Creativity Will Save the World, Pt. 4

An uneasy feeling came over me. Everyone in the room but myself was either clapping like they’d just watched their favorite team win the World Series, the Super Bowl, and the NBA Finals all at once, or else they were weeping with the joy of a devout Christian who’d opened their front door to find Jesus standing there inviting them out for pizza. I’m ashamed to admit it now, but my first reaction was to look around and wonder if I’d missed something. Had I misheard Dr. Shiny? Was the nonsense he’d had to say actually profound and just lost on me? Was there something wrong with me that kept me from being moved as my coworkers had been? I felt like a heathen at a revival, looking around nervously and wondering if the reactions of the people around me was genuine or an act, if I was fundamentally broken in some way that kept me from relating to them. I clapped weakly and glanced back towards the stage, waiting to see if the good doctor would do something more meaningful.

He didn’t. His arms dropped and he swayed on his feet for a few moments before suddenly jumping, startled by seemingly nothing. He looked around in confusion, seeing the room and its inhabitants for the first time, then mumbled, “Creativity will save the world” with a note of desperation in his voice, as if he was pleading with us to understand him, to believe him.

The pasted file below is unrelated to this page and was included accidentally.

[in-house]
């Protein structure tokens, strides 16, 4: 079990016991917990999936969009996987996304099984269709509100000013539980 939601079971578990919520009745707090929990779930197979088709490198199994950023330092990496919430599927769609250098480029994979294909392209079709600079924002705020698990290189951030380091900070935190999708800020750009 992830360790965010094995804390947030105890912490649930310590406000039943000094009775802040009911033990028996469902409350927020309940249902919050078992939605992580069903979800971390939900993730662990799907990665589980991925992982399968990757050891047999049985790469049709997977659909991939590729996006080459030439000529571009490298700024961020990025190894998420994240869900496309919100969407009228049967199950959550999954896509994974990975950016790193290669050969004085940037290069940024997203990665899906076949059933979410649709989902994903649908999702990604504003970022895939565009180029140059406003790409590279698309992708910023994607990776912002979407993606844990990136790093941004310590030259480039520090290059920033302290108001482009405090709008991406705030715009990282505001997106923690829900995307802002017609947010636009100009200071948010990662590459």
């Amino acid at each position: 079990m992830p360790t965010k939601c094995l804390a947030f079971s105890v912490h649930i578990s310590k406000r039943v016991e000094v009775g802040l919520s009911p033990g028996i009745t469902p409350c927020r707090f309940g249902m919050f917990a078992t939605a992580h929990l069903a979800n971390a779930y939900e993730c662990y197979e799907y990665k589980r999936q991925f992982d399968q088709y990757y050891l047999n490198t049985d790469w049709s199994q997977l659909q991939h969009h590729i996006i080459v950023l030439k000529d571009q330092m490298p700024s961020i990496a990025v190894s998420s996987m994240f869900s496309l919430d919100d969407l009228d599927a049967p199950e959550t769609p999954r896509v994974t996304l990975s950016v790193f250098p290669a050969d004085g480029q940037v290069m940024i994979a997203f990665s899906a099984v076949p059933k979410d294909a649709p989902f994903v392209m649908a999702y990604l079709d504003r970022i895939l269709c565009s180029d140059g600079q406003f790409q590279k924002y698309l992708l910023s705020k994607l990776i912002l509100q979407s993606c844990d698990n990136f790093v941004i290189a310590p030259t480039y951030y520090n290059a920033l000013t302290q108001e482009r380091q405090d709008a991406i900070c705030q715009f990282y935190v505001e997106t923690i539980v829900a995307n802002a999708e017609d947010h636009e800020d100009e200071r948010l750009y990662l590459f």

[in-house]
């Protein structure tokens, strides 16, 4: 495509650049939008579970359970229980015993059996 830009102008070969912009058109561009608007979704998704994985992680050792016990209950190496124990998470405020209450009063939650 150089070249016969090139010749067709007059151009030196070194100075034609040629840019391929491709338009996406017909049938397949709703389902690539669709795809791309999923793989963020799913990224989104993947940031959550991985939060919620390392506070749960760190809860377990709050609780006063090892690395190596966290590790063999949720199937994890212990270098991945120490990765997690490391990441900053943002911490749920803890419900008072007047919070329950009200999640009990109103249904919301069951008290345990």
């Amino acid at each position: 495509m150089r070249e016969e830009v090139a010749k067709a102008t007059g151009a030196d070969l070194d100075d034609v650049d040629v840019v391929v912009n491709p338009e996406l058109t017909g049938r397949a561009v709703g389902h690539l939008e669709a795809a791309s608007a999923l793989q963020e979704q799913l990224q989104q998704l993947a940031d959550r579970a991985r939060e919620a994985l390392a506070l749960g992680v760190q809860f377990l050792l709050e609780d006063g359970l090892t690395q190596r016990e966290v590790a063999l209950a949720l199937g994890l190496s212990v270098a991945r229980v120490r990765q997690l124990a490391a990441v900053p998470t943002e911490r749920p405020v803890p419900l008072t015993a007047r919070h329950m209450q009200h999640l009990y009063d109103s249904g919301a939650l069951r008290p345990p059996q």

The crowd roared their applause. Dr. Shiny shrunk back. With the demeanor of a kicked dog, he walked off the side of the stage, glancing backwards over his shoulder as if afraid we’d give chase.

The CEO walked back on stage, a beatific smile on his face, his hand rising to wipe pooled tears from the corner of his eyes. “Thank you, Dr. Shiny! Thank you so much for your time!” The crowd cheered and clapped. The CEO raised his hands to silence them and the crowd hushed almost instantly. “I think we’ve all been given something very special here today, and it’s up to us to go out and make the most of it.”

He walked away then. The crowd stood up, stretched, chattered excitedly. Lisa turned to me and smiled. “Wow. I didn’t think… Dr. Shiny looked… Wow.” She smiled wider. This was the happiest I’d ever seen her, I realized. “How often can you point at something and say, “That was it. That was life-changing. That’s where everything changed for me.”

“Not often, I guess,” I offered weakly. Our coworkers pushed past us. Returning to their desks with renewed determination and purpose. Lisa turned and joined them. I lagged behind.

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